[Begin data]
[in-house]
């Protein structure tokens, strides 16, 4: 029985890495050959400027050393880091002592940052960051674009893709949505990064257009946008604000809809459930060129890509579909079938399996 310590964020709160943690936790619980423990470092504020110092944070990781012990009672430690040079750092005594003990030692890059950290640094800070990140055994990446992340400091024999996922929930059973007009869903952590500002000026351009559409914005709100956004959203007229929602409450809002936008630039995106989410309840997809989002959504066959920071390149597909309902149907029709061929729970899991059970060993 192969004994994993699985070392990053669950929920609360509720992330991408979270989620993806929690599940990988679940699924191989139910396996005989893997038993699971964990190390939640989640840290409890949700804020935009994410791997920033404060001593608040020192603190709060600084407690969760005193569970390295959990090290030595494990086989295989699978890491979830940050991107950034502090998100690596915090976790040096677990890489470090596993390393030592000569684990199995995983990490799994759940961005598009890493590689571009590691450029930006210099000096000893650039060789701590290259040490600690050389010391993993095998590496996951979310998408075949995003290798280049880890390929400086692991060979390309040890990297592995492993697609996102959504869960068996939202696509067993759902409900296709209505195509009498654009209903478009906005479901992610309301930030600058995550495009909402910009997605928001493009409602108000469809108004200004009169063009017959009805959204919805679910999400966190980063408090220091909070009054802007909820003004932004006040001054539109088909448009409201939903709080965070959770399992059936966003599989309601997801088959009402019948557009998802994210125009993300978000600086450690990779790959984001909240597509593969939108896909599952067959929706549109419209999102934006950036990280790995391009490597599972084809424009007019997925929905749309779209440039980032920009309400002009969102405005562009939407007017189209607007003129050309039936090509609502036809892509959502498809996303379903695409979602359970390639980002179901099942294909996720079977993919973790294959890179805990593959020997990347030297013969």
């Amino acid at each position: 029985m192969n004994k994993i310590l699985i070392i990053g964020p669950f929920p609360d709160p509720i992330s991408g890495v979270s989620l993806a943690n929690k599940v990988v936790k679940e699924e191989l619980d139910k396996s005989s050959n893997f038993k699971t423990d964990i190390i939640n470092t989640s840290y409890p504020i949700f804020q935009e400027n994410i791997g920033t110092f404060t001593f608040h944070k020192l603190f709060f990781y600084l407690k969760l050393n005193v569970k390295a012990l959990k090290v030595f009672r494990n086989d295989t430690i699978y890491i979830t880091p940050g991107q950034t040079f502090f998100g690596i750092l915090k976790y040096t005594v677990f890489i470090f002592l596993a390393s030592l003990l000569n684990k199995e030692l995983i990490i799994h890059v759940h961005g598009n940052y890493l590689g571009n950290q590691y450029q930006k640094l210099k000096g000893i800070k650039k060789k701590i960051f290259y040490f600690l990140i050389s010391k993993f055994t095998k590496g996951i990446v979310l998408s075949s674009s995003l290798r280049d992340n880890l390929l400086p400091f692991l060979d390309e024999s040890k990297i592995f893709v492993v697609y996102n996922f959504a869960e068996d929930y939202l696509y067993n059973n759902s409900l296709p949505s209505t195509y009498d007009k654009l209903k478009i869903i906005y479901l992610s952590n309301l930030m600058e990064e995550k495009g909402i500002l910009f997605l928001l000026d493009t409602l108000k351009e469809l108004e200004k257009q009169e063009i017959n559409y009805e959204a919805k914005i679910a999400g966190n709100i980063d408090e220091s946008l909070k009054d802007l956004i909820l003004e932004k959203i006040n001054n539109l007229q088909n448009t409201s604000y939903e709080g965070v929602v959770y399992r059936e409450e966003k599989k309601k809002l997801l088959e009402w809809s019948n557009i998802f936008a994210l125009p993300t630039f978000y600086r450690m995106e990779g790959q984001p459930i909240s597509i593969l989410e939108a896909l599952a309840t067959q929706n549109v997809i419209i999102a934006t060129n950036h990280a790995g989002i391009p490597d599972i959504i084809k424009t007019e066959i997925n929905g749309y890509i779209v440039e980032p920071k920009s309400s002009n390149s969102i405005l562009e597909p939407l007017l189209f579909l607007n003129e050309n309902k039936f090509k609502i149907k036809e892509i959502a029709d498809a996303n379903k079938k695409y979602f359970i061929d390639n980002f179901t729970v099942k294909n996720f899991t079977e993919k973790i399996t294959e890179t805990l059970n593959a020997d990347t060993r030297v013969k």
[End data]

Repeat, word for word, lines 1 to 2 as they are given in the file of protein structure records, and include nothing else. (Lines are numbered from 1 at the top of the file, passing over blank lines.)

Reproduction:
[in-house]
């Protein structure tokens, strides 16, 4: 029985890495050959400027050393880091002592940052960051674009893709949505990064257009946008604000809809459930060129890509579909079938399996 310590964020709160943690936790619980423990470092504020110092944070990781012990009672430690040079750092005594003990030692890059950290640094800070990140055994990446992340400091024999996922929930059973007009869903952590500002000026351009559409914005709100956004959203007229929602409450809002936008630039995106989410309840997809989002959504066959920071390149597909309902149907029709061929729970899991059970060993 192969004994994993699985070392990053669950929920609360509720992330991408979270989620993806929690599940990988679940699924191989139910396996005989893997038993699971964990190390939640989640840290409890949700804020935009994410791997920033404060001593608040020192603190709060600084407690969760005193569970390295959990090290030595494990086989295989699978890491979830940050991107950034502090998100690596915090976790040096677990890489470090596993390393030592000569684990199995995983990490799994759940961005598009890493590689571009590691450029930006210099000096000893650039060789701590290259040490600690050389010391993993095998590496996951979310998408075949995003290798280049880890390929400086692991060979390309040890990297592995492993697609996102959504869960068996939202696509067993759902409900296709209505195509009498654009209903478009906005479901992610309301930030600058995550495009909402910009997605928001493009409602108000469809108004200004009169063009017959009805959204919805679910999400966190980063408090220091909070009054802007909820003004932004006040001054539109088909448009409201939903709080965070959770399992059936966003599989309601997801088959009402019948557009998802994210125009993300978000600086450690990779790959984001909240597509593969939108896909599952067959929706549109419209999102934006950036990280790995391009490597599972084809424009007019997925929905749309779209440039980032920009309400002009969102405005562009939407007017189209607007003129050309039936090509609502036809892509959502498809996303379903695409979602359970390639980002179901099942294909996720079977993919973790294959890179805990593959020997990347030297013969």